PsyLink is experimental hardware for reading muscle signals and using them to e.g. control the computer, recognize gestures, play video games, or simulate a keyboard. PsyLink is open source, sEMG-based, neural-network-powered, and can be obtained here.

This blog details the steps of building it and shows recent developments. Subscribe to new posts with any RSS reader, and join the community on the Matrix chatroom.

Added Bills of Materials

This is long overdue, but the following prototypes now each have a BOM (bill of materials) in OpenDocument Spreadsheet (.ods) format, including a breakdown of the raw material cost, in case you'd like to replicate them:

3M Red Dot electrodes

Alex Lao suggested to try some 3M Red Dot electrodes, and so I got me some of the model 2248-50 (he actually suggested model 2660 but I mixed it up.) They are used for ECG patient monitoring, which is close enough, right?

photo of the electrodes

I connected two of them to EX1 and EX2 on an Electrode Module 3.1 and placed them on the flexor digitorum superficialis muscle (where I place the built-in PsyLink electrodes on most of the other pictures/videos too), and placed a third electrode on the radius bone near the wrist, and connected it to a Vref pin of a Power Module 4.2, which therefore acted as a ground electrode. The electrode module is the one from the previous blog post about the MCP6N11-100 instrumentational amplifier (for no good reason - I should have used INA128 for better comparability).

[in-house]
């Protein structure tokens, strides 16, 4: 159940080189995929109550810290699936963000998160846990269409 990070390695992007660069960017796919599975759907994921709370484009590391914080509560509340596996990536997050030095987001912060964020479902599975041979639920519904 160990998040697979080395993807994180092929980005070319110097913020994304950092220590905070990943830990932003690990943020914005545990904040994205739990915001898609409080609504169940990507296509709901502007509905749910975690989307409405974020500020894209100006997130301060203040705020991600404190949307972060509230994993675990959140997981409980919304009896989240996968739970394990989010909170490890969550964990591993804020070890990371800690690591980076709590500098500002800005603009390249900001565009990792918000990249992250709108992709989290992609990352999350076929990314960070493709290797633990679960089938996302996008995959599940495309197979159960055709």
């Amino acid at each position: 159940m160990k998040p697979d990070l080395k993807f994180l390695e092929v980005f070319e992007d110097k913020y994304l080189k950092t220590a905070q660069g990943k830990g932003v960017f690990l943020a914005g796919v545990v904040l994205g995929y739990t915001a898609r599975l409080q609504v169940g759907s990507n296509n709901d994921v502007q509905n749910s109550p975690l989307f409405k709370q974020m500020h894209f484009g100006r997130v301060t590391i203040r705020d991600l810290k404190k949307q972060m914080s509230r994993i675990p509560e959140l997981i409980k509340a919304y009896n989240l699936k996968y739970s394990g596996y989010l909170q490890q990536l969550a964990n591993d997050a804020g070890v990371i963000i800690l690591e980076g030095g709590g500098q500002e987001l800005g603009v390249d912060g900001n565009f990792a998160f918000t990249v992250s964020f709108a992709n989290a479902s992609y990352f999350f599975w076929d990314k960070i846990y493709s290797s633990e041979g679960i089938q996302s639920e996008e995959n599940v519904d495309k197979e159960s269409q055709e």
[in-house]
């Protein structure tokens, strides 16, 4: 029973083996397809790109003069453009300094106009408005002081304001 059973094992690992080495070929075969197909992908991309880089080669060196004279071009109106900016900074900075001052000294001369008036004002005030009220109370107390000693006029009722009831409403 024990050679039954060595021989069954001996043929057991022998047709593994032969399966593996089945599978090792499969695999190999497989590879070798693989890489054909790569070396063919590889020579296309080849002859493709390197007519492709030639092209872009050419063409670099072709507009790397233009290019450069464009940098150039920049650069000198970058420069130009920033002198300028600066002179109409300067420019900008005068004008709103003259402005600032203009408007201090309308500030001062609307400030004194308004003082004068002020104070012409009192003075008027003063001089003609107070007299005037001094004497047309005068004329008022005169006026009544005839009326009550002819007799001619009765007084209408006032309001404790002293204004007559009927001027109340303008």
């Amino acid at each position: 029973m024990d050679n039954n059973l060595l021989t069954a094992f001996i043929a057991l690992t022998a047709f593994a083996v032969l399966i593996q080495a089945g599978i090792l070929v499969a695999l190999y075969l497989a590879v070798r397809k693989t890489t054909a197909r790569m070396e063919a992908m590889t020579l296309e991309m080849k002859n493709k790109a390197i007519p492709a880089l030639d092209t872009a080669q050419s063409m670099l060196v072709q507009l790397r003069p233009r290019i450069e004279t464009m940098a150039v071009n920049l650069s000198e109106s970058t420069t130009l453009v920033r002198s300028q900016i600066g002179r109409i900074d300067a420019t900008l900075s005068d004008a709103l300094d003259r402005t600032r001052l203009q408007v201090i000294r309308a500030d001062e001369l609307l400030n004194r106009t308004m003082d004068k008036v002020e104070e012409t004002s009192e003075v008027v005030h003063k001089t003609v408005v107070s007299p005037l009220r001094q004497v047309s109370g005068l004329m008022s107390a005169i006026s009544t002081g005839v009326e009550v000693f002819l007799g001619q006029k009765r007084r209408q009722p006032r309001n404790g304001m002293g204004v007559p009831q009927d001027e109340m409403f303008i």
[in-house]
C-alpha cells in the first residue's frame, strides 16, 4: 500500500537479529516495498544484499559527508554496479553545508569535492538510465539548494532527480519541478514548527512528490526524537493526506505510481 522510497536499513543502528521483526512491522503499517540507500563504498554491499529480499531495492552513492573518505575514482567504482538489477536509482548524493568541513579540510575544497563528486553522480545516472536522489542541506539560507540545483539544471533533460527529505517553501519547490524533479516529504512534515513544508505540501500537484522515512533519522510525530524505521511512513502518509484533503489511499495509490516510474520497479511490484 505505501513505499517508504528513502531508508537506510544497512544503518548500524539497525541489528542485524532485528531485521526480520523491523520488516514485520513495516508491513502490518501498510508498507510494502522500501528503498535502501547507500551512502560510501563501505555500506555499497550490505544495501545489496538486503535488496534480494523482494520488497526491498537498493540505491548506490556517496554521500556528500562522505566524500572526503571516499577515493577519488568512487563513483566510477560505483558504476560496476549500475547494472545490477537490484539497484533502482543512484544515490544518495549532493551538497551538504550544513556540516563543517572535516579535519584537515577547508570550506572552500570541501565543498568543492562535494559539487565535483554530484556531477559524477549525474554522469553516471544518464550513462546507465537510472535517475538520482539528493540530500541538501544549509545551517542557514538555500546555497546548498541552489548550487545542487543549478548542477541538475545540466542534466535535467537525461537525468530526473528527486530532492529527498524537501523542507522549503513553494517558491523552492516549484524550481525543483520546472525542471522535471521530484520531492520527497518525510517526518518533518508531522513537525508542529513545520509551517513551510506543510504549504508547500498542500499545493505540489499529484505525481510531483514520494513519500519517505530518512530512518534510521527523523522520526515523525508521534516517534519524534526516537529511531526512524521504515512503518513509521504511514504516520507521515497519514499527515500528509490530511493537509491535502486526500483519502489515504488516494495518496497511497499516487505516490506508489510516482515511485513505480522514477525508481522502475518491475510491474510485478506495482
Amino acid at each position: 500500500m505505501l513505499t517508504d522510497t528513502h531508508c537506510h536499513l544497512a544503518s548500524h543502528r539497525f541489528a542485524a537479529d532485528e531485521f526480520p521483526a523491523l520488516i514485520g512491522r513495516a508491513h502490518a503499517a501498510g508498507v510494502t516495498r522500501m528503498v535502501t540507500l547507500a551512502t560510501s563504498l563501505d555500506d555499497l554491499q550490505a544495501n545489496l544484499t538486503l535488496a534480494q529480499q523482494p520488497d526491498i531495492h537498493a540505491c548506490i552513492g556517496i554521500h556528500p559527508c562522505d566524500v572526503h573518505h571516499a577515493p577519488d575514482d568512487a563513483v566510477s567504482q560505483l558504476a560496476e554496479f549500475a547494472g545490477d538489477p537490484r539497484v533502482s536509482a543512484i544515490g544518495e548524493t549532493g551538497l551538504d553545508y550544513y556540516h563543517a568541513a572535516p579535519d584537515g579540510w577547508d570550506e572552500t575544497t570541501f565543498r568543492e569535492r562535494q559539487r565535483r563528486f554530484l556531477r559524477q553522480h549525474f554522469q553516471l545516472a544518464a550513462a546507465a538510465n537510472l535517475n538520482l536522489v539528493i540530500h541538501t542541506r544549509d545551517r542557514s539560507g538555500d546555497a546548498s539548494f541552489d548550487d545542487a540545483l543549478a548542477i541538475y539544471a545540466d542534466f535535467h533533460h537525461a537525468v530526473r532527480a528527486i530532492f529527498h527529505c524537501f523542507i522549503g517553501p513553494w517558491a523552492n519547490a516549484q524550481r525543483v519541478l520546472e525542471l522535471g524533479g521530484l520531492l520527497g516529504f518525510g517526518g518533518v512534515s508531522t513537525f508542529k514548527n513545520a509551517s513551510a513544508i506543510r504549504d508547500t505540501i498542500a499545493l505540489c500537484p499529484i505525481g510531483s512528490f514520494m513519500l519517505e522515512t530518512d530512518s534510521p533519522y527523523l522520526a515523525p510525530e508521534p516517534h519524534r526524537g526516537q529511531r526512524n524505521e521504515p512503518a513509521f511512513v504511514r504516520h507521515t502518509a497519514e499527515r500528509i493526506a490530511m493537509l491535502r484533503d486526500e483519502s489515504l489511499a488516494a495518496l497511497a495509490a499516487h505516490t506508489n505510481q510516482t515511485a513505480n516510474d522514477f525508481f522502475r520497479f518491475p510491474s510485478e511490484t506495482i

This is what they look like on my skin:

Photo of the electrodes on my skin

I recorded the following signals when pressing different fingers onto the table:

Screenshot of signals

The amplitudes of the wavelets were a little disappointing, but perhaps boosting the gain from 501x to 1001x-2001x would help.

The nice surprise was the specificity of the signals. I only saw signals when I actually used that muscle. Unrelated movements like twisting the wrist sometimes produce strong signals with the built-in PsyLink electrodes, but produced no signal with these. There could be many reasons for that:

It's good to see that it works, and there's clearly a potential, but I'm not blown away either. Next steps could be:

Note that before attaching the electrodes, I did not shave off hair and did not clean off skin oils with alcohol, but at least I was fresh out the shower. Ok, time to end this post, this is getting weird :).

Microchip 6N11-100

In my quest for premature optimization, I tried out yet another instrumentation amplifier chip: The Microchip MCP6N11-100. At 1.55€, this chip is about 4 times cheaper than the INA128 instrumentational amplifier (which is currently the cost bottleneck), and would make a 16-electrode-PsyLink about half as expensive. It also works with as little as 1.8V (while INA128 requires 4.5V), eliminating the need for power conversion if a 3.7V lithium battery is used.

Unfortunately the pin configuration is different from the INA128 that the Electrode Module 3.1 normally uses, so I had to jury-rig the board a little:

photo of a MCP6N11-100 on a PsyLink Electrode Module B3.1

But it worked, and the signal (the first one) is similar enough to those of INA128s (the last 4):

Screenshot 1 of signals with the MCP6N11-100 chip Screenshot 2 of signals with the MCP6N11-100 chip

These were recorded with a Prototype 9.1 with two Electrode Module 3.1, one with 1x MCP6N11-100 at a gain of x501, and one with 4x INA128 with gains of x501 as well. I'm wearing it much like on the P8 demo video, except that there's two electrode modules side by side, not just one.